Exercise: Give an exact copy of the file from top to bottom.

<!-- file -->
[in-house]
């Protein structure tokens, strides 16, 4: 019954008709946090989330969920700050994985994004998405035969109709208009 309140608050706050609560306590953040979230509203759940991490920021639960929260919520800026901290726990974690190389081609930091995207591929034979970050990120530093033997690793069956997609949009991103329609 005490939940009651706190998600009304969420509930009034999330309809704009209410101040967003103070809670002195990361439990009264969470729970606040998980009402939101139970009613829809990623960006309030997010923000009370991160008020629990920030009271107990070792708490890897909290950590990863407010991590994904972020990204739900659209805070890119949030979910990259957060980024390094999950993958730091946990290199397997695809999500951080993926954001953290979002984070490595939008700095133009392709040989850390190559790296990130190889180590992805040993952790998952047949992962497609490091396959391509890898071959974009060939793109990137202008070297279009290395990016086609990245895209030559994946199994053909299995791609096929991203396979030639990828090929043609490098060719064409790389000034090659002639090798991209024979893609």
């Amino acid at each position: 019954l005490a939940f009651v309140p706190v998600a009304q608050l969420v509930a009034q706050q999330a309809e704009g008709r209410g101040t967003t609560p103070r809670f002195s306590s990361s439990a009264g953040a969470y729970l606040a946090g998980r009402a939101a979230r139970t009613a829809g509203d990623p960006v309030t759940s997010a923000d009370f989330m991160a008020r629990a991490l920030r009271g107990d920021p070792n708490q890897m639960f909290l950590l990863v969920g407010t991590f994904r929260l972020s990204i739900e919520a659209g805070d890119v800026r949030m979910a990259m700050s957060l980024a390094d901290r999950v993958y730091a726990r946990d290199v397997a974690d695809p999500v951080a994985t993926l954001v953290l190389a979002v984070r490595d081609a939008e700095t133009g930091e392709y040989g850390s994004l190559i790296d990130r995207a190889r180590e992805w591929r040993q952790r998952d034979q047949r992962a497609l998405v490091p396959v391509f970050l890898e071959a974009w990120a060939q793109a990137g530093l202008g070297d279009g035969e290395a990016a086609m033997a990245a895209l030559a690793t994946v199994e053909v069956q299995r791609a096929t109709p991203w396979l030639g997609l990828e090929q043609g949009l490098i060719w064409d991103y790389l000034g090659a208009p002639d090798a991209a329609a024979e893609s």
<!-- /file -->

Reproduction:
[in-house]
């Protein structure tokens, strides 16, 4: 019954008709946090989330969920700050994985994004998405035969109709208009 309140608050706050609560306590953040979230509203759940991490920021639960929260919520800026901290726990974690190389081609930091995207591929034979970050990120530093033997690793069956997609949009991103329609 005490939940009651706190998600009304969420509930009034999330309809704009209410101040967003103070809670002195990361439990009264969470729970606040998980009402939101139970009613829809990623960006309030997010923000009370991160008020629990920030009271107990070792708490890897909290950590990863407010991590994904972020990204739900659209805070890119949030979910990259957060980024390094999950993958730091946990290199397997695809999500951080993926954001953290979002984070490595939008700095133009392709040989850390190559790296990130190889180590992805040993952790998952047949992962497609490091396959391509890898071959974009060939793109990137202008070297279009290395990016086609990245895209030559994946199994053909299995791609096929991203396979030639990828090929043609490098060719064409790389000034090659002639090798991209024979893609």
């Amino acid at each position: 019954l005490a939940f009651v309140p706190v998600a009304q608050l969420v509930a009034q706050q999330a309809e704009g008709r209410g101040t967003t609560p103070r809670f002195s306590s990361s439990a009264g953040a969470y729970l606040a946090g998980r009402a939101a979230r139970t009613a829809g509203d990623p960006v309030t759940s997010a923000d009370f989330m991160a008020r629990a991490l920030r009271g107990d920021p070792n708490q890897m639960f909290l950590l990863v969920g407010t991590f994904r929260l972020s990204i739900e919520a659209g805070d890119v800026r949030m979910a990259m700050s957060l980024a390094d901290r999950v993958y730091a726990r946990d290199v397997a974690d695809p999500v951080a994985t993926l954001v953290l190389a979002v984070r490595d081609a939008e700095t133009g930091e392709y040989g850390s994004l190559i790296d990130r995207a190889r180590e992805w591929r040993q952790r998952d034979q047949r992962a497609l998405v490091p396959v391509f970050l890898e071959a974009w990120a060939q793109a990137g530093l202008g070297d279009g035969e290395a990016a086609m033997a990245a895209l030559a690793t994946v199994e053909v069956q299995r791609a096929t109709p991203w396979l030639g997609l990828e090929q043609g949009l490098i060719w064409d991103y790389l000034g090659a208009p002639d090798a991209a329609a024979e893609s």